Welcome to the Forest Resources Management program at West Virginia University! We are a recognized leader in preparing students for careers in professional forestry ranging from consulting for private woodland owners to managing vast tracts of public forestlands. Students are trained in life sciences—biology, ecology, tree identification, sustainable forestry—and specialized sciences such as forest biometrics, forest economics, geographic information systems (GIS), and remote sensing of forest resources.
The 7,000-acre West Virginia University Research Forest provides ample opportunities for hands-on, field-based exercises that demonstrate the concepts and ideas that students are exposed to in class. Students may be involved in activities addressing basic ecosystem processes (for example, stream discharge generation, forest reproduction, and energy transfer through forest canopies) as well as sustainable uses of forest resources.
Students also have the opportunity to enhance their career options and college experience by participating in forestry organizations. The student chapter of the Society of American Foresters specializes in education and community service, the Woodsmen’s Team travels locally and regionally to compete with other schools in timber sports, and Xi Sigma Pi is the Forestry Honors society that promotes high academic standards among forestry students. Besides promoting camaraderie among forestry students, these organizations allow students to interact more closely with professors who serve as advisors.
The Forest Resources Management Program at WVU is a great environment for learning about the earth’s natural resources and ways that these resources can be sustainably managed to serve society and future generations. Students study, recreate, and work together inside and outside of classes as they train to become future leaders in forest resources management.
ForestryUSA is one of the foremost website on forests and forestry in America. It provides quick access to all the Internet sites of the federal and state governments, the forest industries, service and supply companies, associations and NGOs, consultants, education and research, forestry news, employment opportunities, and much more. We invite you to browse our pages.
Minor in Arboriculture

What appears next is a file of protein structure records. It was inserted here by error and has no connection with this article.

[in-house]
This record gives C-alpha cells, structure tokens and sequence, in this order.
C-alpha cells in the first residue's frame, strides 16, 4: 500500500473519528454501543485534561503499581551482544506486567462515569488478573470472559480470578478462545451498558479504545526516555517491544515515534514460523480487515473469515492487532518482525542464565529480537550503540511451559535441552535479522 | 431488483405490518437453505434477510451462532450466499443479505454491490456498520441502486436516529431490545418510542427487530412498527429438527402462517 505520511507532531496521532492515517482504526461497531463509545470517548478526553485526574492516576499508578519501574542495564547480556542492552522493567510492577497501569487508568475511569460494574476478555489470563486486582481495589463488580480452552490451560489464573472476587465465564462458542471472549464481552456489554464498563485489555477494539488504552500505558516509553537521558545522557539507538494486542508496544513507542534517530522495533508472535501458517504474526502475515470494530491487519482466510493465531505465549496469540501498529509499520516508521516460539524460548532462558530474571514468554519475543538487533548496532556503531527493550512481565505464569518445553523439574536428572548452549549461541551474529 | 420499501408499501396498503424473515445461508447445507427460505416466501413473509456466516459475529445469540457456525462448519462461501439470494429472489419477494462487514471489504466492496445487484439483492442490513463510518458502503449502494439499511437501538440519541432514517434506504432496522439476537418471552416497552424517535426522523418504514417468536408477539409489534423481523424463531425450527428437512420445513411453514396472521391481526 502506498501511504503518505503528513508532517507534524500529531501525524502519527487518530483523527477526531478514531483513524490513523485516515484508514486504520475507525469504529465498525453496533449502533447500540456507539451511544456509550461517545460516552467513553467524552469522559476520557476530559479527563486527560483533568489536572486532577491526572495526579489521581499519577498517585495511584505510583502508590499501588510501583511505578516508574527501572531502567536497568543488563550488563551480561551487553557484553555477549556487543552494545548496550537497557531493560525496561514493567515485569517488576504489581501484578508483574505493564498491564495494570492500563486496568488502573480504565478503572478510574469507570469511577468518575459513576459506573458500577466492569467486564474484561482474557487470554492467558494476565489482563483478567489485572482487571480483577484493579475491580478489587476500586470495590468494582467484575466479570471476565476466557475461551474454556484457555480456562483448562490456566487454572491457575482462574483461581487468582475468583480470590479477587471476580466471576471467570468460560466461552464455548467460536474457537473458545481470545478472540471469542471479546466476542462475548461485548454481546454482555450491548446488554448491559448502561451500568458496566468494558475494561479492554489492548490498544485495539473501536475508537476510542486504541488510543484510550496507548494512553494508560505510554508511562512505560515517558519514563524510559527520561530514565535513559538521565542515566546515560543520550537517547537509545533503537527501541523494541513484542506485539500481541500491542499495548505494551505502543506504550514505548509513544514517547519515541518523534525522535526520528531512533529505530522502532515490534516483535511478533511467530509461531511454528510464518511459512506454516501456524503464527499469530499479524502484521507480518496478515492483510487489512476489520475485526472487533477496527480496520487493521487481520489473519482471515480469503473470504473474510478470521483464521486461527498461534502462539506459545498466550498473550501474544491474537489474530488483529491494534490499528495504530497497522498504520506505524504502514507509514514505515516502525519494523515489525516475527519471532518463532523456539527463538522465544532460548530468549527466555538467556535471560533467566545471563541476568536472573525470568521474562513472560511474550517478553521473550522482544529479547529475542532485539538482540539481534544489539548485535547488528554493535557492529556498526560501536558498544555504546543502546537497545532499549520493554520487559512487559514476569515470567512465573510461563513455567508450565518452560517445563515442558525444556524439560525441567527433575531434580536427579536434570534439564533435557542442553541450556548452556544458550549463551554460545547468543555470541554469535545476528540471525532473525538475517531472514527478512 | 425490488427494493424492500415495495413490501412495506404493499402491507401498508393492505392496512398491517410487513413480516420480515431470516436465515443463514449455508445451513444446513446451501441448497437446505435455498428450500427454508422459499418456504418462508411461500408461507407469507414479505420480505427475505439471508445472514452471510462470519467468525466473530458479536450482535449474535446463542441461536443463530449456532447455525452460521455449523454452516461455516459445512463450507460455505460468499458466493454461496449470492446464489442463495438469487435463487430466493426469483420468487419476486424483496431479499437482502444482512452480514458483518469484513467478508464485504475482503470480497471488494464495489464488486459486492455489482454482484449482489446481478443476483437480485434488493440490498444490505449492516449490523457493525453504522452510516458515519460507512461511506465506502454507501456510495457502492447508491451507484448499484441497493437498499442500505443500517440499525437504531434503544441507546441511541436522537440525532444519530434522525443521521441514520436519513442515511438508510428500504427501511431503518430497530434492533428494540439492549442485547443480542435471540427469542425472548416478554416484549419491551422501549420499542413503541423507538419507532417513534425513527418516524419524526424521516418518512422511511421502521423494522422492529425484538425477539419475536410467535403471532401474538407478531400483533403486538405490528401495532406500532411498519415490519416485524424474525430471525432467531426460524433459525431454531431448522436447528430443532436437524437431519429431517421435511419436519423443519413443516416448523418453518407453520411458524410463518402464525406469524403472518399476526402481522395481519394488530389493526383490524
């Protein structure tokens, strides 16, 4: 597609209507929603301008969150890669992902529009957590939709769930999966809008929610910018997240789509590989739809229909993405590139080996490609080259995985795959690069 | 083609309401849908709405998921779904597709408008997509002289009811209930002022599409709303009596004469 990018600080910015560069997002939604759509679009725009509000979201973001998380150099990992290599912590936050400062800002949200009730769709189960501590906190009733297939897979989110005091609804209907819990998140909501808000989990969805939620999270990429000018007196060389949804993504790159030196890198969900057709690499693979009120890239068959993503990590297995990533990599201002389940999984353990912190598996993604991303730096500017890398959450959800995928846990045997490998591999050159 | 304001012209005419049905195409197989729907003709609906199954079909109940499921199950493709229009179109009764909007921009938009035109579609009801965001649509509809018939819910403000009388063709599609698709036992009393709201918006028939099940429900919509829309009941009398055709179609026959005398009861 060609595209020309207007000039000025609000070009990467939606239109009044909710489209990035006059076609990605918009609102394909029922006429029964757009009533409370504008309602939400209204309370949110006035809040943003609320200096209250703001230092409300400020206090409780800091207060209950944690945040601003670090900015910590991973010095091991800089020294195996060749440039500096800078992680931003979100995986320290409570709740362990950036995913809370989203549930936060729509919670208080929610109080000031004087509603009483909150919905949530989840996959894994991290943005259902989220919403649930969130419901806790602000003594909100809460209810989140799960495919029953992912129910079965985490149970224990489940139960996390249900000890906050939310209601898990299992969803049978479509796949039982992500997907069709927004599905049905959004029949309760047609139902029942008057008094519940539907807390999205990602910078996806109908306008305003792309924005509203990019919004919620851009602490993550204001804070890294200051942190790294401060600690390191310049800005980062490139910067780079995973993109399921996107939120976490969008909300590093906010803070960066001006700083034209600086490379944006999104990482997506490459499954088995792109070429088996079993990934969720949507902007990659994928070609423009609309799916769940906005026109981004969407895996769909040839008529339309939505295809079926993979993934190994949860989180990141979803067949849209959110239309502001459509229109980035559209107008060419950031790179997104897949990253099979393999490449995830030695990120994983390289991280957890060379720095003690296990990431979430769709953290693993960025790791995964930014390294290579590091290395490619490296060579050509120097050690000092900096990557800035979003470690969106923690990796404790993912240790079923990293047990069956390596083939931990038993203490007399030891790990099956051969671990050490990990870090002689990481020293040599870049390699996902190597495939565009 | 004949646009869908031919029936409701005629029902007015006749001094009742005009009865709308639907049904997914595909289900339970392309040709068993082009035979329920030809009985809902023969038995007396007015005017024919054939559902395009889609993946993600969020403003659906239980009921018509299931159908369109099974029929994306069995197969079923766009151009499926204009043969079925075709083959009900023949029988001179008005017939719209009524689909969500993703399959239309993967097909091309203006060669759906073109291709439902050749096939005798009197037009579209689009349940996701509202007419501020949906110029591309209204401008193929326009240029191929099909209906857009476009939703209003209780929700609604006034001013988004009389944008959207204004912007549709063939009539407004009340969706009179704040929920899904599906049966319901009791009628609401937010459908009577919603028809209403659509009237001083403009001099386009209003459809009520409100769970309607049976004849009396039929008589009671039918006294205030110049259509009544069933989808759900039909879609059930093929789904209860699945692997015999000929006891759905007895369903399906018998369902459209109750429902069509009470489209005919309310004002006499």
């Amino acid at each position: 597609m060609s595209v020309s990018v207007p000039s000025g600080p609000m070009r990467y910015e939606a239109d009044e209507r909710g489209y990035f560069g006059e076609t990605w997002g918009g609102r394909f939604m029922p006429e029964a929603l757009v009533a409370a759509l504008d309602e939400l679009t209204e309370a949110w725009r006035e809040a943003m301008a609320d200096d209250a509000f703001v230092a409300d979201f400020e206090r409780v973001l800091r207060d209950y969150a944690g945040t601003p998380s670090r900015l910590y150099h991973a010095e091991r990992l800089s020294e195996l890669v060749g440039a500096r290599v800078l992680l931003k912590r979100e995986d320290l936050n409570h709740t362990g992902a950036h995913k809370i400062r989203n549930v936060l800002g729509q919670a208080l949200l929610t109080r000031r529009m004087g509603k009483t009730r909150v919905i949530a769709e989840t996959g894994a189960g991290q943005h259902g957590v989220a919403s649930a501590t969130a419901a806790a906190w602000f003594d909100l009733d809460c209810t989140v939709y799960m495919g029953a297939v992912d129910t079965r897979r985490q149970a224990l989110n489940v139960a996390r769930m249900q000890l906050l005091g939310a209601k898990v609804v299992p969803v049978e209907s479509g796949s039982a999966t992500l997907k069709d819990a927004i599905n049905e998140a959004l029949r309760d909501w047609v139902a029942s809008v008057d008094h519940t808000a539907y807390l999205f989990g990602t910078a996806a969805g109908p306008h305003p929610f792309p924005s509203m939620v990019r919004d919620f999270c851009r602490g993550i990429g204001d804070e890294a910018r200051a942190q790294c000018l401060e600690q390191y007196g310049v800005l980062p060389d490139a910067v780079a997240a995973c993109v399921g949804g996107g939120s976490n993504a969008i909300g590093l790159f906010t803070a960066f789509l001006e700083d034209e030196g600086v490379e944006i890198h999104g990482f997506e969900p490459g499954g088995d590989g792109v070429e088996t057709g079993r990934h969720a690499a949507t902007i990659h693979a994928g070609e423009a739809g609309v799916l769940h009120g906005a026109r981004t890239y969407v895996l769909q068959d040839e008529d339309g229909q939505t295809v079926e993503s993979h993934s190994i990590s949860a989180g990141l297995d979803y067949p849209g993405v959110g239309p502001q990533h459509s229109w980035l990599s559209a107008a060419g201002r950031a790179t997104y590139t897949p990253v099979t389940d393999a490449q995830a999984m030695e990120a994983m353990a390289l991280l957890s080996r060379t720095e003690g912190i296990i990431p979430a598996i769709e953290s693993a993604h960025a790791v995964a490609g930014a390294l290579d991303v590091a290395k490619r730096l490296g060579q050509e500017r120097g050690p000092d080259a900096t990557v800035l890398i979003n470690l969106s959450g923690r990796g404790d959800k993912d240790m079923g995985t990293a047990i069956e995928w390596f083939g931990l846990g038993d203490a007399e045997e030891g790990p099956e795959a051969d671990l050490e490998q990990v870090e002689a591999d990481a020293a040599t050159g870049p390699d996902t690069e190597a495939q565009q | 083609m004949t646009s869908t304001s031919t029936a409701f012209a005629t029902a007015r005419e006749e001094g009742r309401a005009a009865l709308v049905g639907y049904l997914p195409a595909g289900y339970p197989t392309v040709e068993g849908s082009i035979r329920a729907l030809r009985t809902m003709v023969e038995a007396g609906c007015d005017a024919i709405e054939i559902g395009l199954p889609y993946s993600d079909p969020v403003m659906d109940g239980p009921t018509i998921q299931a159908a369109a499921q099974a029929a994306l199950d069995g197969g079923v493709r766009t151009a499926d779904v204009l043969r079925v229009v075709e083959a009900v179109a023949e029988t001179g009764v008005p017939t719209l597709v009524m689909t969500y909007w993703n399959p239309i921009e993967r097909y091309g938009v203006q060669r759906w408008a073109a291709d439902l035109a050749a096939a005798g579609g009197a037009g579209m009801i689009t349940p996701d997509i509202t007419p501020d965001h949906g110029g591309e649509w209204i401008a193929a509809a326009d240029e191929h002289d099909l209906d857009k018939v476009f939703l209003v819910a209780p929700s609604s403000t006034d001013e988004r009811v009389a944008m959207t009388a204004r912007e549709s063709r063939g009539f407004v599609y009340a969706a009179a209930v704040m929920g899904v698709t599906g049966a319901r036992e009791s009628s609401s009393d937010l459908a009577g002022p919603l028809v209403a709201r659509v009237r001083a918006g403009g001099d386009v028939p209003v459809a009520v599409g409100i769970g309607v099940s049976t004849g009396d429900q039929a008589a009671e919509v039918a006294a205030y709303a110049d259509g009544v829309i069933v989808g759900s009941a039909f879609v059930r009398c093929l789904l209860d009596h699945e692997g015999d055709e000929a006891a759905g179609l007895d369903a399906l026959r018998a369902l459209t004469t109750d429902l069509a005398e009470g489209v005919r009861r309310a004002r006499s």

The industry demand for qualified arboriculturists is increasing. Entering job salaries and salary potential are high, and qualified graduates specializing in arboriculture are actively recruited. The Division of Forestry and Natural Resources and the Division of Plant and Soil Sciences have developed a new minor in arboriculture that will prepare students to pursue opportunities in the profession. As a result, West Virginia University’s Davis College of Agriculture, Forestry and Consumer Sciences now houses one of the Mid-Atlantic region’s best opportunities to study arboriculture.
The minor in arboriculture is designed to provide students educational opportunities in the areas of urban forestry and ornamental horticulture as they relate to current urban environments. Emphasis is given to the establishment and management of herbaceous and woody plants used in commercial, recreational, and home settings.
This minor requires a minimum 18 hours in forestry and horticulture related courses with a grade of C or higher in each course. Required courses are AGRN 410, FOR 205, HORT 260/LARC 260, ENTO/PPTH 470 or ENTO 404 and PPTH 401, FMAN 315, ENTO/PPTH 471 and FMAN 491 or HORT 491. A minimum of six additional hours must be chosen from the following courses: FOR 340, AGRN 315, FMAN 440, HORT 262, and HORT 441.
AGRN 410* Soil Fertility (3 CR)
FOR 205** – Dendrology (3 CR)
HORT 260/LARC 260* – Ornamental Woody Plants and Ground Covers (3 CR) (prerequisite waived for FRM students minoring in Arboriculture)
ENTO/PPTH 470** – Forest Pest Management (4 Cr.) or ENTO 404 – Principles of Entomology and PPTH 401* – General Plant Pathology
FMAN 315 – ISA Certification Preparation Course (I CR) (New Course) This course will be developed to prepare students to take their ISA certification exam.
ENTO/PPTH 471 – Urban Tree & Shrub Health (l CR) (New Course)
PLSC 491 or FMAN 491 – Professional Field Experience (3 CR)
*These represent courses that are currently required as part of the horticulture degree program. Students majoring in horticulture will need 8 credit hours of required courses in the Arboriculture Minor external to the HORT degree program.
**These represent courses that are currently required as part of the Forest Resources Management (FRM) degree program. Students majoring in FRM will need 11 credit hours of required courses in the Arboriculture Minor external to the FRM degree program.
Restricted Electives (at least Two (2) courses from the following list are required for minor in Arboriculture):
The total number of credit hours required for this minor is 24 credits. However, some of the required courses within this minor are current requirements within the Horticulture and Forest Resources Management degree programs. Horticulture majors would only need 14 total credit hours beyond that required for their major. For Forest Resources Management majors, only 17 credit hours are needed beyond their degree requirements. These total credit hour requirements could be reduced even further by selecting the Arboriculture restricted electives as major electives or for meeting WVU GEC requirements.